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Chapter

CH2 Textbook Notes


Department
Psychology
Course Code
PSY240H1
Professor
S.Cassin

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CHAPTER 2 CONTEMPORARY THEORIES OF ABNORMALITY
- theory: a set of ideas that provide a framework for asking questions about a phenomenon, as
well as gathering and interpreting information about that phenomenon
- Albert Ellis suffered a fear of public speaking
- he believed his fears were due to irrational beliefs
- other theories would suggest alternative causes of his fears
- biological approach would suggest his symptoms were caused by a biological
factor e.g. genetic vulnerability to anxiety
- psychological approach suggests symptoms are rooted in psychological factors
e.g. belief system, early childhood experiences
- social approach would look at his interpersonal relations and social environment
- most theories over history searched for one factor that causes people to develop a disorder
- contemporary theorists recognize that there are often many pathways that lead to the
development of a specific disorder
- vulnerability stress model: a person must carry a vulnerability to the disorder in order to
develop it
- it can be biological (genetic predisposition), psychological (personality trait), social factor
(poor interpersonal relationships)
- to develop the disorder, person must experience some type or stress or trigger
- biological (illness), psychological (violation of trust), social factor (traumatic event)
- feedback effects: change in one factor result in changes in a second factor which feed back to
change the first factor again
Biological Approaches
Structural Brain Abnormalities
- people who suffer damage to the brain (lesions) or who have major abnormalities in the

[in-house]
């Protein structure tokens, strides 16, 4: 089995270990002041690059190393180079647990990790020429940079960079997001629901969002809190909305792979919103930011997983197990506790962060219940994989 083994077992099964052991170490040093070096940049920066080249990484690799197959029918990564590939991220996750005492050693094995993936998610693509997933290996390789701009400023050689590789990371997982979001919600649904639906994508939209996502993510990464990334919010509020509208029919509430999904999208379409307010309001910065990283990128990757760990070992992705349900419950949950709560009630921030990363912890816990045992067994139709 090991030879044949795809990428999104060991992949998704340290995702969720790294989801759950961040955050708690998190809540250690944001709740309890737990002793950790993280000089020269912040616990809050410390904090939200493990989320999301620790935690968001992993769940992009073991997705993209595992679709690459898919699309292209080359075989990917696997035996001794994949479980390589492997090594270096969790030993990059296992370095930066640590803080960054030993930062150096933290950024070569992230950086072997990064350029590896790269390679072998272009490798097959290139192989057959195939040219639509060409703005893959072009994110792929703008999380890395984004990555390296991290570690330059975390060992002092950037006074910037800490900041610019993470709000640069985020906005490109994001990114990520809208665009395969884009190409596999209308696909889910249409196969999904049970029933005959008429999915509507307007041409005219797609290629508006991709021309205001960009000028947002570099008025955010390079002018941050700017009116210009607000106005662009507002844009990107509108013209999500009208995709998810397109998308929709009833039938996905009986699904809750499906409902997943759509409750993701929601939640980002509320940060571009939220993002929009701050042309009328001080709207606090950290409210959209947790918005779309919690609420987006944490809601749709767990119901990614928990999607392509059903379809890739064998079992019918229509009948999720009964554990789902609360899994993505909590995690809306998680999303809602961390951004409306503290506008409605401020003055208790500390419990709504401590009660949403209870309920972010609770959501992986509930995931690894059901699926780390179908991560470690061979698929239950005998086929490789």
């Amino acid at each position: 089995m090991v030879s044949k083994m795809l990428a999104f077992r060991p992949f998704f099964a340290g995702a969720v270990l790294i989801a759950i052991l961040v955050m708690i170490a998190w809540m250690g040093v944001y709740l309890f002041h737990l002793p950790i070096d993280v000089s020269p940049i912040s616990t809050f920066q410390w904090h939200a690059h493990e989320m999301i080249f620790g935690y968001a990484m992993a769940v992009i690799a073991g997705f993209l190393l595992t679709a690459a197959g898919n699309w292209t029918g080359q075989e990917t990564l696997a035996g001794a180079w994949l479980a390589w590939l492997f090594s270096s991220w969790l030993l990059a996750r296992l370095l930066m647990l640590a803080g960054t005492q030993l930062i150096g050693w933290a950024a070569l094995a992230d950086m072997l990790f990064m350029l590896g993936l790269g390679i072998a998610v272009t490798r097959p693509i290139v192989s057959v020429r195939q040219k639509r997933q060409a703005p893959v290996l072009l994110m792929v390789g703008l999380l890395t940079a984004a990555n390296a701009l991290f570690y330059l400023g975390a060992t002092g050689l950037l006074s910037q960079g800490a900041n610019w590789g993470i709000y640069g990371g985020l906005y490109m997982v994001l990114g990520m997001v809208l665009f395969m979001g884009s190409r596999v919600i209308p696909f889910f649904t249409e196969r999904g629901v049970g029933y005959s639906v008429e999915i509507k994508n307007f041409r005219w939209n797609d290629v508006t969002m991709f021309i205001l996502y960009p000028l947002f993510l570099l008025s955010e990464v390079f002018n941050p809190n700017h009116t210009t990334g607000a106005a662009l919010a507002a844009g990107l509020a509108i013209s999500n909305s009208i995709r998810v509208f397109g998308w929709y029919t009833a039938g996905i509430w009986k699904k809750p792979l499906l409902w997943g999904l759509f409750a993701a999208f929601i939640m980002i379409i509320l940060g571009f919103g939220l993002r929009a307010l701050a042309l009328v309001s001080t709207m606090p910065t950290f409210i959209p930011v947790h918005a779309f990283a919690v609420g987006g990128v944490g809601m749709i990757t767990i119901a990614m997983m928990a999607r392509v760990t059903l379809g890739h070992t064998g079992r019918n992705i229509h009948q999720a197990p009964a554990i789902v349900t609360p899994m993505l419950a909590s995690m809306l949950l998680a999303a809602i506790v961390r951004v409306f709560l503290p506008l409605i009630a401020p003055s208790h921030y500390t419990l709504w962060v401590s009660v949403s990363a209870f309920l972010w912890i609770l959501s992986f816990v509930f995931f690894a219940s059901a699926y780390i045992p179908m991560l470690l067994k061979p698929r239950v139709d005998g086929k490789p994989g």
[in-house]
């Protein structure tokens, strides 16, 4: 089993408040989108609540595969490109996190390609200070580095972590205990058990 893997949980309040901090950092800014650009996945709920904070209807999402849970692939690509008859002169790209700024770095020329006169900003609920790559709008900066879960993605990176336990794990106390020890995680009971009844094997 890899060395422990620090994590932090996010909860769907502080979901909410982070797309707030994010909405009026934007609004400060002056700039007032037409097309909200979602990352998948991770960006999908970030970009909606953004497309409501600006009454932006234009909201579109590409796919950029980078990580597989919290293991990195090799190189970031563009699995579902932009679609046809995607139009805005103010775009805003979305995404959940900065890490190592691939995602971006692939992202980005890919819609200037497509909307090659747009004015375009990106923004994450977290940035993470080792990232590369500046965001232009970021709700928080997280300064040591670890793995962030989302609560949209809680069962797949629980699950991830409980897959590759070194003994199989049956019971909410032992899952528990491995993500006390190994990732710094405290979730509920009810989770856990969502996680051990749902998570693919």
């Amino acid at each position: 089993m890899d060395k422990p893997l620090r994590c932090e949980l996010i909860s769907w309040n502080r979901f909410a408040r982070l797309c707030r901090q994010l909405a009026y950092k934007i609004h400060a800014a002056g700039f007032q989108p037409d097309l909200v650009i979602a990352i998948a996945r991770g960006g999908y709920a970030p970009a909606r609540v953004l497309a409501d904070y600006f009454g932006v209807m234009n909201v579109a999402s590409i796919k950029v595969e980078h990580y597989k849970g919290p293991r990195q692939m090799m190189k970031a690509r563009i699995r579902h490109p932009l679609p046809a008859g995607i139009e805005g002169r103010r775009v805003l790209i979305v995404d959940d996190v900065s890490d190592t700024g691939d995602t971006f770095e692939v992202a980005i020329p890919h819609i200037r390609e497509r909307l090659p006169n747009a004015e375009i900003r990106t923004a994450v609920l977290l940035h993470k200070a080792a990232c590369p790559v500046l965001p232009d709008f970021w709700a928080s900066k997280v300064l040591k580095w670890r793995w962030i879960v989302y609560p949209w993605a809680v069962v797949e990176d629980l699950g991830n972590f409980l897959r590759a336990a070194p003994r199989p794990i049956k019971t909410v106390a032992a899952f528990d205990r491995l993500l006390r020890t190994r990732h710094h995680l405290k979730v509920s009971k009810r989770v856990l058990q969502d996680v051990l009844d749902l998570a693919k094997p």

structure of the brain often show problems in psychological functioning
- location of structural damage influences the psychological problems one can have
- cerebral cortex: area involved in many advanced thinking processes
- hypothalamus: regulates eating, drinking, and sexual behaviour, influences basic emotions
- stimulation in certain areas produce pleasure whereas in other areas produce pain
- limbic system: collection of structures closely interconnected with the hypothalamus and
appear to exert additional control over some instinctive behaviours
- other major structures of the brain (figure 2.5 pg34)
- corpus callosum: bridge of fibres passing information between the two cerebral
hemispheres
- thalamus: relay centre for cortex; handles incoming and outgoing signals
- cerebellum: involved in balance and control of movement
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- medulla: responsible for regulating largely unconscious functions e.g. circulation,
breathing
- pons: involved in sleep and arousal
- reticular formation: network of neurons related to sleep, arousal, and attention
- spinal cord: responsible for communication between brain and rest of body; involved with
simple reflexes
Biochemical Causes of Abnormality
- neurotransmitters: biochemicals that act as messengers, carrying impulses from one neuron
(nerve cell) to another in the brain and in other parts of the nervous system
- each neuron has a cell body and dendrites which receive impulse from adjacent neurons
- impulse then travels down the length of the axon to small swellings at the ends called
synaptic terminals
- there is a slight gap between the synaptic terminals and adjacent neurons called the
synaptic gap, or synapse
- neurotransmitter is released into the synapse and then binds to receptors, molecules on
membranes of adjacent neurons
- binding stimulates adjacent neurons to become more negatively or positively charged
Neurotransmitter Theories